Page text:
London, 2012 Summer Olympic Games
Fresh in our minds is the London Summer Olympic Games – one of our favourites to date! The first residents of the now-refurbished Olympic Village started moving in in November 2013. Some of the rooms were converted into larger flats with as many as five bedrooms, some of which are owned with others available for rent on Get Living London.
New roads have been built, including Cheering Lane and Celebration Avenue. All of the new homes have also been built to the Code for Sustainable Homes Level 4, the highest level of energy efficiency for residential development.
Today, Yorkville is known for its upscale boutiques including Louis Vuitton, Prada and Gucci as well as for its luxury hotels such as the Four Seasons and the Park Hyatt. In addition, Yorkville is also home to Exhibit and Crystal Blu condominiums.
Back in the 1970’s however, the area was once home to a number of cinemas including University theatre.
The University Theatre was once the largest movie house in Canada and was also a centre for the Toronto International Film Festival. It was located on Bloor Street just west of Yonge Street and was one of Toronto’s premier cinemas.
Opened in 1949, the University Theatre was a single screen theatre that housed 1300 people and was a popular venue for cinema fans throughout the 1950’s all the way through to the 1970’s. However, as the 1980’s rolled around, multiplexes became more popular and single screen cinemas became less economic.
In 1981, Famous Players made the decision to demolish the theatre and in response, film enthusiasts and heritage groups waged a campaign to keep the cinema open. This delayed its closing for several years but it was eventually torn down in 1986. Today a Pottery Barn stands where the University theatre used to be.
As you probably already know, E Condos will have an underground connection to Eglinton Subway Station. This is just one of the many changes that Eglinton Station has seen over the years since it opened to the public back in 1954. Let’s take a look back at what it originally looked like in those days.
According to Transit Toronto, when Eglinton Station opened to the public, it was the Yonge subway’s gateway to the northern suburbs of Toronto. Several bus and trolley bus routes converged on this station, carrying passengers to and from the east, north and south, connecting to the subway at a large, multi-platform bus terminal. As you can see from the rendering and photos below, the South terminal housed a large number of buses and trolley buses for routes serving a wide area of the city.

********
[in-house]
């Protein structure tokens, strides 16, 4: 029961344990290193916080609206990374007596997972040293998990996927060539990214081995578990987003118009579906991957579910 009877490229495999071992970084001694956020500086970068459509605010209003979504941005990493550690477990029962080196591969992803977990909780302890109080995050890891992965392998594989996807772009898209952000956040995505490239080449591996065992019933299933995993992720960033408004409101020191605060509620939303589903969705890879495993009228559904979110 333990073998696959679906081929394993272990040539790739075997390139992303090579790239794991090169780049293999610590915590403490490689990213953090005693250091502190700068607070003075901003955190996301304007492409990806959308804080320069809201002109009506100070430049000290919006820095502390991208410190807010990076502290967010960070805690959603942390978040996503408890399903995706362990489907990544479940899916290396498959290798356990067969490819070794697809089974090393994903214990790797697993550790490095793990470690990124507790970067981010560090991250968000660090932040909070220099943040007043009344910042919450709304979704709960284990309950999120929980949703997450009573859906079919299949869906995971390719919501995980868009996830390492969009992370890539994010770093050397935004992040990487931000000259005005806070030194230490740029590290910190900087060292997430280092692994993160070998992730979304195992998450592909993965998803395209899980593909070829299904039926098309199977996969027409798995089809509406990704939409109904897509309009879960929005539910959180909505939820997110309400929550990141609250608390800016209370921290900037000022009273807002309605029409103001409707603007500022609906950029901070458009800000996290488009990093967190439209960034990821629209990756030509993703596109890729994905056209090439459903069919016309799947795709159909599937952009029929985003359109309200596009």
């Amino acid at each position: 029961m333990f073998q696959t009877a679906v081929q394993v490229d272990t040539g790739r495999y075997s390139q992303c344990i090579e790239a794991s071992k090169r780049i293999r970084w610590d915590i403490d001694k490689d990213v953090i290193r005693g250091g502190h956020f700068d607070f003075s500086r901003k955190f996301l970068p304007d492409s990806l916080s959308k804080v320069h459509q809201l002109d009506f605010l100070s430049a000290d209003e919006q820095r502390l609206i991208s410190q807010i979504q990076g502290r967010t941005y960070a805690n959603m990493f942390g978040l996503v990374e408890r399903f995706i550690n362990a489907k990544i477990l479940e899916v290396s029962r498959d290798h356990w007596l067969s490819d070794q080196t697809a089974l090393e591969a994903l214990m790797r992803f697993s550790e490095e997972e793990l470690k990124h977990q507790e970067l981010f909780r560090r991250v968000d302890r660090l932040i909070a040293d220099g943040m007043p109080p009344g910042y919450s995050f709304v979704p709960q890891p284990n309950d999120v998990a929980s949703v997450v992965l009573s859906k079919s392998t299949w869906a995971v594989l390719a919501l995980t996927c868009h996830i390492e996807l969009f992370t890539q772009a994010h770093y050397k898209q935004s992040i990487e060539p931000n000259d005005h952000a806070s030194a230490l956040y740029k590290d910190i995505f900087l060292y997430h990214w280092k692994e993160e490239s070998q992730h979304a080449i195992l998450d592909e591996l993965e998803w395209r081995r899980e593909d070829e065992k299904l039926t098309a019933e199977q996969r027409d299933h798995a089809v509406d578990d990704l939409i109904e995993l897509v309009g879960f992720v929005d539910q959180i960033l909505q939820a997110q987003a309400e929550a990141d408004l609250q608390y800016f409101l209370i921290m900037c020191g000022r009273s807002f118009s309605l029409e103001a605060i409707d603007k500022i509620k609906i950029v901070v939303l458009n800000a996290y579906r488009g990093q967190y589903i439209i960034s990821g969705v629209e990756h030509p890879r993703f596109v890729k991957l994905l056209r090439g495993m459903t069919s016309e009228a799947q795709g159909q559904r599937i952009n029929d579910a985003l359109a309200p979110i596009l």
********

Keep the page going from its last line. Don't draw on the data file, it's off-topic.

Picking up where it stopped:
In 1973, the north Yonge subway extension opened, moving the subway’s northern gateway to York Mills and then, in 1974, to Finch. The Yonge and Eglinton intersection grew rapidly along with these changes and office and residential towers quickly popped up and new shopping centres opened.
Out of all the twelve Yonge subway stations, Eglinton is the only one which has retained many of its original vitreous marble tiles.
It will be interesting to see what Eglinton Station will look like in 5 years when E Condos is complete. It will be even more interesting to see what it will look like in 30 years if the OneCity Transit plan sees the light of day.
Yonge and Eglinton will experience a dramatic transformation once E Condos takes up permanent residence at 8 Eglinton Avenue East in 2017. In many ways though, Yonge and Eglinton has always been a neighbourhood of transformation and a lot has changed at this intersection over the last 200 years.
Back in the 1930’s for example, the Toronto Dominion Bank used to sit at the northeast corner of Yonge and Eglinton.
The building now looks completely different from what it looked like in the 1930’s and Dominion Bank has been rebranded and is now called TD Canada Trust.
The bank will experience yet another makeover when it is incorporated into the design of E Condos. It will be one of the retail spaces that will occupy the ground floor of E Condos in 2017.
The southeast corner of Yonge and Eglinton has seen a lot of changes too. Back in the early 20th century, the intersection had several residential homes, some of which were converted into shops. The one in the photograph below for example, sold cigarettes, cigars and tobacco.
And of course, here’s what Yonge and Eglinton will look like in 2017.